CGCC in the News: Future Jobs on Wind Farms
THE DALLES, Ore. – The Columbia Gorge Community College campus sits on a hill. In the distance you can see the John Day dam. A training tower is locked behind a fence in the middle of a grassy knoll. It’s here where students can learn how to work high up on a turbine tower
CGCC offers training in renewable energy technology for students wanting to enter the wind industry. Many students end up working in wind farm maintenance.
Stan Loop is an instructional assistant. He previously worked in the wind industry, but didn’t like the job uncertainty. So he returned to his alma mater as an instructor. Loop said the production tax credit will likely not have much an effect on graduating students.
“Ultimately the tax credit is more about construction. It’s more about getting it up and going,” Loop said. “The people here are fully qualified to go and do construction, but what they’re really being trained for is the maintenance and the on-going work. Those jobs are not going away.”
At least not any time soon. James Pytel has taught students at CGCC for four years. Professors said they are proud of the jobs students find after graduation. But, in the next 10 to 20 years:
“If those turbine farms are not being constructed at a proper rate to establish a renewable energy infrastructure for our country, I do see a smaller number of employment opportunities, which is unfortunate,” Pytel said.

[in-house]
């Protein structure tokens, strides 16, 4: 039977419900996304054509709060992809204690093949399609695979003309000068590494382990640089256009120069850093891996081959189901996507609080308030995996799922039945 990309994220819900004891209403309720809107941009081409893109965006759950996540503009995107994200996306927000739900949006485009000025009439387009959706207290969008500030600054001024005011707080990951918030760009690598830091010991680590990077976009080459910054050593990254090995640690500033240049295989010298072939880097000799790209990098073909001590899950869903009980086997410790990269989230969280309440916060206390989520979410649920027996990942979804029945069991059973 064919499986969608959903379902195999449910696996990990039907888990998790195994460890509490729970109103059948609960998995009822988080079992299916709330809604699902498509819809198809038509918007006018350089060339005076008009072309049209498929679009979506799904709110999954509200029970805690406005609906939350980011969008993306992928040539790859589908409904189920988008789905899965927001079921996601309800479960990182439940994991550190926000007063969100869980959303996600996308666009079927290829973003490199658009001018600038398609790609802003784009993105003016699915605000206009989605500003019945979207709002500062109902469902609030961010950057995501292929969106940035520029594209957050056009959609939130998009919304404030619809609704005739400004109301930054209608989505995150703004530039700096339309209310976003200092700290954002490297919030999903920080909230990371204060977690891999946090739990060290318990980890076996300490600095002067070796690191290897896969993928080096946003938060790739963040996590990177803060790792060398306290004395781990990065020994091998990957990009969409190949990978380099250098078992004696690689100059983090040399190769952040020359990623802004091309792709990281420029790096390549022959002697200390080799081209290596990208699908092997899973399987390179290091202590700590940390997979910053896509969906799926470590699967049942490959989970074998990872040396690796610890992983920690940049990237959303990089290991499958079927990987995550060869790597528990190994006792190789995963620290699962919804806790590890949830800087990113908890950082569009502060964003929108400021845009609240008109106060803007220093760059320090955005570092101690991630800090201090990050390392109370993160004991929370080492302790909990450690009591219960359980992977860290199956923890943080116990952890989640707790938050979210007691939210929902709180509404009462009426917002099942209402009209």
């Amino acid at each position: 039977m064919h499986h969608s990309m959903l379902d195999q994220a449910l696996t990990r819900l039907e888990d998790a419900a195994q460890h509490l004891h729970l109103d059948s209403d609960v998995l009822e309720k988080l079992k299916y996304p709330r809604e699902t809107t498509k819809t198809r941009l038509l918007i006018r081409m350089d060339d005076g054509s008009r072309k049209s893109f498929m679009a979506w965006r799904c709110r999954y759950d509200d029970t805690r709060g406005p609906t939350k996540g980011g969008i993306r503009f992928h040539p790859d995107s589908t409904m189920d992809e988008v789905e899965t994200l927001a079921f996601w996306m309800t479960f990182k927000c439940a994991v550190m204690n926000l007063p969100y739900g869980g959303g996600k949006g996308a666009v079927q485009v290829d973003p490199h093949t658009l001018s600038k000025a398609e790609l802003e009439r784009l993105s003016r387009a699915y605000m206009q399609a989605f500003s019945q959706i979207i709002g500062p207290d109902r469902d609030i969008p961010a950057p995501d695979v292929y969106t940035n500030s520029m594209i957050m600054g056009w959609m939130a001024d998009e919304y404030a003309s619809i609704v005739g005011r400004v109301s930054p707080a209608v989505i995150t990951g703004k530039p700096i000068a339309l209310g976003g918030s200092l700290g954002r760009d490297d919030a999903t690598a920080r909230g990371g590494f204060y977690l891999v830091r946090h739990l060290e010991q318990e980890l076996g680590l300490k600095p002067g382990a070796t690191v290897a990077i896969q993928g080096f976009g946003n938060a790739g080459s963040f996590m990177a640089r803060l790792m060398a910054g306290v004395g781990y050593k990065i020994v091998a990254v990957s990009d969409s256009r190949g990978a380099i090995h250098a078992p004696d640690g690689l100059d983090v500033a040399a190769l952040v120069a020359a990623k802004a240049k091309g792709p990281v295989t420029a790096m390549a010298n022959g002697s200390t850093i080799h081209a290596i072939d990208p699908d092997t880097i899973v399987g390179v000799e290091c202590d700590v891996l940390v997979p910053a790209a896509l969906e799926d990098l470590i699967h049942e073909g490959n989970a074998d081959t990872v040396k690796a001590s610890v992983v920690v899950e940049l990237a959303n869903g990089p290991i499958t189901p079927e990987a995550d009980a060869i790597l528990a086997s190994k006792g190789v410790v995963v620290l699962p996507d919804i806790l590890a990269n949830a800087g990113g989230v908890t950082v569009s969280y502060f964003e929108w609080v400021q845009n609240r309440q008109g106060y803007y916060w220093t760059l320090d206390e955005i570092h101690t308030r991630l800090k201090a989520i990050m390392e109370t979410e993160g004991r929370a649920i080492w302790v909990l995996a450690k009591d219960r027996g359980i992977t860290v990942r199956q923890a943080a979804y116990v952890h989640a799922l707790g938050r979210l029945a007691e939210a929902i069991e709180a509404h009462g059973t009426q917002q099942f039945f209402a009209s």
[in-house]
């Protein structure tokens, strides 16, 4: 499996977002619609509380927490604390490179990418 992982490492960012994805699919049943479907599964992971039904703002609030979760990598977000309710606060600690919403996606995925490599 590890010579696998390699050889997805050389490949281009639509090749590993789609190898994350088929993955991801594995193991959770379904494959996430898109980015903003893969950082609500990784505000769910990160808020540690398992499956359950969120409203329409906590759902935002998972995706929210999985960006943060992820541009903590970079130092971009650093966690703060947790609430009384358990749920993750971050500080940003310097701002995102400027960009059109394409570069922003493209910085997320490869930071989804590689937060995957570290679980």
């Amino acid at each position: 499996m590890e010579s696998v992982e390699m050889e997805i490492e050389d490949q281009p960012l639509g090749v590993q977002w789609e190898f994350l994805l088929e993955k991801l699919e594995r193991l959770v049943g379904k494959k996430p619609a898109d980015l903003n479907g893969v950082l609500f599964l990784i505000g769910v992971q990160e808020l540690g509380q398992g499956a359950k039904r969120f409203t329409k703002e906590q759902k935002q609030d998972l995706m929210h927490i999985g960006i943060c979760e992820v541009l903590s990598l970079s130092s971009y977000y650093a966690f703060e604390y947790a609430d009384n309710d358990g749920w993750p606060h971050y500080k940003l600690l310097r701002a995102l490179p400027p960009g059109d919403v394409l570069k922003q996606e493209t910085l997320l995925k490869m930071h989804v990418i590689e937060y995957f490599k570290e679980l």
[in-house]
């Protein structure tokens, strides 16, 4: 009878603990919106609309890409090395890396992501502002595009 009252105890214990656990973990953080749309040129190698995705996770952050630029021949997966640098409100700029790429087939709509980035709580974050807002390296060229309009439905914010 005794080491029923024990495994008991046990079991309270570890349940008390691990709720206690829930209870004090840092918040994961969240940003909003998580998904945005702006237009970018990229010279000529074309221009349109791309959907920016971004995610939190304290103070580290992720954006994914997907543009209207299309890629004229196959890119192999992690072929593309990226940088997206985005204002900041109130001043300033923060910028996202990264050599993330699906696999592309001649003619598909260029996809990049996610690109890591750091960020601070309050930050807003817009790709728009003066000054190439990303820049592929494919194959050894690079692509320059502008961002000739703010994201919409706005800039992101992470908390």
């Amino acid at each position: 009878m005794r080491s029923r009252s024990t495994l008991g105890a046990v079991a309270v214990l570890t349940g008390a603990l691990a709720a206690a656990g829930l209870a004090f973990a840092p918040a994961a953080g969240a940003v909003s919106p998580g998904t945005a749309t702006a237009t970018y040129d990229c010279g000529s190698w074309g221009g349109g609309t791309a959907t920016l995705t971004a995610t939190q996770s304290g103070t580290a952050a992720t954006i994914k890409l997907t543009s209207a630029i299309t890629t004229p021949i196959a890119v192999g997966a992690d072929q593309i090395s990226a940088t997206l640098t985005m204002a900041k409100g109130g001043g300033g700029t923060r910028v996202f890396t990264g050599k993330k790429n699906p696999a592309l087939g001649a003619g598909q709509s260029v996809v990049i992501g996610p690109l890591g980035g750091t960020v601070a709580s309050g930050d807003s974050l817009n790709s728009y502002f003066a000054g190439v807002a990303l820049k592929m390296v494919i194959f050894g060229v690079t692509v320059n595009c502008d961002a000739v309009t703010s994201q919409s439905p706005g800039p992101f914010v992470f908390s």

Pytel said students could also get jobs in the avionics or transmission industries. He says some students have asked him about the production tax credit, but some hope it will be figured out before they graduate.
“It’s a shame that some of these people may be caught up in some of these political game that they don’t necessarily understand – where their careers [could be] dependent upon some political decision,” Pytel said.
Pytel is a staunch supporter of wind energy. He said it’s a direction the country needs to take. He said he believes the production tax credit will be renewed.
“I think there’s no way around it,” Pytel said. “I honestly think there’s no way around it.”